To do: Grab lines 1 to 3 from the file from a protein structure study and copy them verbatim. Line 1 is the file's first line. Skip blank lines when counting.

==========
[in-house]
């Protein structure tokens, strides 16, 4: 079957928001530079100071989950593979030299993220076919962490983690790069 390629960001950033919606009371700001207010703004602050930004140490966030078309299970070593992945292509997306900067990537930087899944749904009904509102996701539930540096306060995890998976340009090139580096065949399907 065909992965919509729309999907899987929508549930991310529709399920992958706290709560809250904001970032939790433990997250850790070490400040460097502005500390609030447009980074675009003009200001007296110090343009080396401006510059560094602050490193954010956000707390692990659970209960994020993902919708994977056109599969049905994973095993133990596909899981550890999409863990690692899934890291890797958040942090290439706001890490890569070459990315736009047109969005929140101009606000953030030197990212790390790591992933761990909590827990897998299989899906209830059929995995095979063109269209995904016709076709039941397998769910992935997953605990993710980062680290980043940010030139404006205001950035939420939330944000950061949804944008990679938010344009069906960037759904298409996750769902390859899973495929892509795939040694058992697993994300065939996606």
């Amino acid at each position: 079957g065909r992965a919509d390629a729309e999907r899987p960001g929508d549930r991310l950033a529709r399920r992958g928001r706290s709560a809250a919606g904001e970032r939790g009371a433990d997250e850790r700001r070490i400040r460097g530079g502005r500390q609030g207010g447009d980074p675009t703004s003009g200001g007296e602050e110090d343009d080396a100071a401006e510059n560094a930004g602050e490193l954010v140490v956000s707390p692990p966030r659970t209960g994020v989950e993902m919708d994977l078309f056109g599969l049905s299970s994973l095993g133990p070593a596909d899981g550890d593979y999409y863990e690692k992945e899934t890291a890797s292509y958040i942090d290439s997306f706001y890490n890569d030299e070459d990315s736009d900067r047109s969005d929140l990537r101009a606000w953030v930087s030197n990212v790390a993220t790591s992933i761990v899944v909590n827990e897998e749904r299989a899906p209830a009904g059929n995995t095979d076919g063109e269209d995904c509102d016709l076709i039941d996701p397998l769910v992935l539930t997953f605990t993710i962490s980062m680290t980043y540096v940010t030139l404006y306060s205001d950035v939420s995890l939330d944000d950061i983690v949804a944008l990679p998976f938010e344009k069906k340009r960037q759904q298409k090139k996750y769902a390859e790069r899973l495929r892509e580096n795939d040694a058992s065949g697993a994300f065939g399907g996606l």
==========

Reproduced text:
[in-house]
């Protein structure tokens, strides 16, 4: 079957928001530079100071989950593979030299993220076919962490983690790069 390629960001950033919606009371700001207010703004602050930004140490966030078309299970070593992945292509997306900067990537930087899944749904009904509102996701539930540096306060995890998976340009090139580096065949399907 065909992965919509729309999907899987929508549930991310529709399920992958706290709560809250904001970032939790433990997250850790070490400040460097502005500390609030447009980074675009003009200001007296110090343009080396401006510059560094602050490193954010956000707390692990659970209960994020993902919708994977056109599969049905994973095993133990596909899981550890999409863990690692899934890291890797958040942090290439706001890490890569070459990315736009047109969005929140101009606000953030030197990212790390790591992933761990909590827990897998299989899906209830059929995995095979063109269209995904016709076709039941397998769910992935997953605990993710980062680290980043940010030139404006205001950035939420939330944000950061949804944008990679938010344009069906960037759904298409996750769902390859899973495929892509795939040694058992697993994300065939996606």
């Amino acid at each position: 079957g065909r992965a919509d390629a729309e999907r899987p960001g929508d549930r991310l950033a529709r399920r992958g928001r706290s709560a809250a919606g904001e970032r939790g009371a433990d997250e850790r700001r070490i400040r460097g530079g502005r500390q609030g207010g447009d980074p675009t703004s003009g200001g007296e602050e110090d343009d080396a100071a401006e510059n560094a930004g602050e490193l954010v140490v956000s707390p692990p966030r659970t209960g994020v989950e993902m919708d994977l078309f056109g599969l049905s299970s994973l095993g133990p070593a596909d899981g550890d593979y999409y863990e690692k992945e899934t890291a890797s292509y958040i942090d290439s997306f706001y890490n890569d030299e070459d990315s736009d900067r047109s969005d929140l990537r101009a606000w953030v930087s030197n990212v790390a993220t790591s992933i761990v899944v909590n827990e897998e749904r299989a899906p209830a009904g059929n995995t095979d076919g063109e269209d995904c509102d016709l076709i039941d996701p397998l769910v992935l539930t997953f605990t993710i962490s980062m680290t980043y540096v940010t030139l404006y306060s205001d950035v939420s995890l939330d944000d950061i983690v949804a944008l990679p998976f938010e344009k069906k340009r960037q759904q298409k090139k996750y769902a390859e790069r899973l495929r892509e580096n795939d040694a058992s065949g697993a994300f065939g399907g996606l």